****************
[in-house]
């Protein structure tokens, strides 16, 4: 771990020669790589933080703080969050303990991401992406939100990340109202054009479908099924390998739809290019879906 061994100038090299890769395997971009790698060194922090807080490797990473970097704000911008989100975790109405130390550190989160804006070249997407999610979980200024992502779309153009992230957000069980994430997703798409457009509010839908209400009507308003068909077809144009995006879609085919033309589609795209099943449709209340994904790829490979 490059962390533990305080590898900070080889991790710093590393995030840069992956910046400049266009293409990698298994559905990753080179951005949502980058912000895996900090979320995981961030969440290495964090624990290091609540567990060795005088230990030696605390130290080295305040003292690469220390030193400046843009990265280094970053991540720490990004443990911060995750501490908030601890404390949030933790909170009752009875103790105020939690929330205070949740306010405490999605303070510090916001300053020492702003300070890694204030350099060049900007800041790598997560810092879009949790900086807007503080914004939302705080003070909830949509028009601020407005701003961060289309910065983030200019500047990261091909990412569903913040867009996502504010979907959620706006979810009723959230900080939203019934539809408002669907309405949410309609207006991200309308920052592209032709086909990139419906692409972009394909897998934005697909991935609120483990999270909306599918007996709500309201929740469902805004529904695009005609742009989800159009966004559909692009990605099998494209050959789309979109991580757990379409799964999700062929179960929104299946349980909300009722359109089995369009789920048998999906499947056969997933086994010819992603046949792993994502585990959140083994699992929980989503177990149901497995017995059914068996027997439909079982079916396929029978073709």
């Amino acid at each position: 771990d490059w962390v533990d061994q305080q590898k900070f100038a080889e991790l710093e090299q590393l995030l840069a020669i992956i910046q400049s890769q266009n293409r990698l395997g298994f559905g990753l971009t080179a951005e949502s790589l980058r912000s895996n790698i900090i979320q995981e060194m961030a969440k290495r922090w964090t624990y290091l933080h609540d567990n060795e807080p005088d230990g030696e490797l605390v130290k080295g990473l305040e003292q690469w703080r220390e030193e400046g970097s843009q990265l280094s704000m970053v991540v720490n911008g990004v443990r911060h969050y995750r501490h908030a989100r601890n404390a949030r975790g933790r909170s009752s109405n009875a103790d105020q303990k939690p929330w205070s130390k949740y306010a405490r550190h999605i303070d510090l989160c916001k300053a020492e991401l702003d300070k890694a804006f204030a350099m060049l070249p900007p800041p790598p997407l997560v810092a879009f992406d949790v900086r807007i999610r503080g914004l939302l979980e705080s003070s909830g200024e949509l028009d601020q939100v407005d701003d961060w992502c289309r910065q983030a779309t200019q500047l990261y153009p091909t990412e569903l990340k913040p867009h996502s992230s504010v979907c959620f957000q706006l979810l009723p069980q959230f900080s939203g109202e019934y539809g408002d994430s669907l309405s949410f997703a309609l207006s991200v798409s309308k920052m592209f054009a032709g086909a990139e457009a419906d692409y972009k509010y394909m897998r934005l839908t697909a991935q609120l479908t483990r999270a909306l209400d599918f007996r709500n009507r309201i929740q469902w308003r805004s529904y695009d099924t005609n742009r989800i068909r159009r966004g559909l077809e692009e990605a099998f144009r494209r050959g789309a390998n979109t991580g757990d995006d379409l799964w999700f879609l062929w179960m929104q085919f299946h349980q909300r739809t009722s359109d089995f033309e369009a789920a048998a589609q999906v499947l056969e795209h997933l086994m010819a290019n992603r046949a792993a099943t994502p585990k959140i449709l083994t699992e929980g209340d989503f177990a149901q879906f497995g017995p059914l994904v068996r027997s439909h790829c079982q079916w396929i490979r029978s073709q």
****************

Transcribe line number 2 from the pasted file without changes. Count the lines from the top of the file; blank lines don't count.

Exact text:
């Protein structure tokens, strides 16, 4: 771990020669790589933080703080969050303990991401992406939100990340109202054009479908099924390998739809290019879906 061994100038090299890769395997971009790698060194922090807080490797990473970097704000911008989100975790109405130390550190989160804006070249997407999610979980200024992502779309153009992230957000069980994430997703798409457009509010839908209400009507308003068909077809144009995006879609085919033309589609795209099943449709209340994904790829490979 490059962390533990305080590898900070080889991790710093590393995030840069992956910046400049266009293409990698298994559905990753080179951005949502980058912000895996900090979320995981961030969440290495964090624990290091609540567990060795005088230990030696605390130290080295305040003292690469220390030193400046843009990265280094970053991540720490990004443990911060995750501490908030601890404390949030933790909170009752009875103790105020939690929330205070949740306010405490999605303070510090916001300053020492702003300070890694204030350099060049900007800041790598997560810092879009949790900086807007503080914004939302705080003070909830949509028009601020407005701003961060289309910065983030200019500047990261091909990412569903913040867009996502504010979907959620706006979810009723959230900080939203019934539809408002669907309405949410309609207006991200309308920052592209032709086909990139419906692409972009394909897998934005697909991935609120483990999270909306599918007996709500309201929740469902805004529904695009005609742009989800159009966004559909692009990605099998494209050959789309979109991580757990379409799964999700062929179960929104299946349980909300009722359109089995369009789920048998999906499947056969997933086994010819992603046949792993994502585990959140083994699992929980989503177990149901497995017995059914068996027997439909079982079916396929029978073709």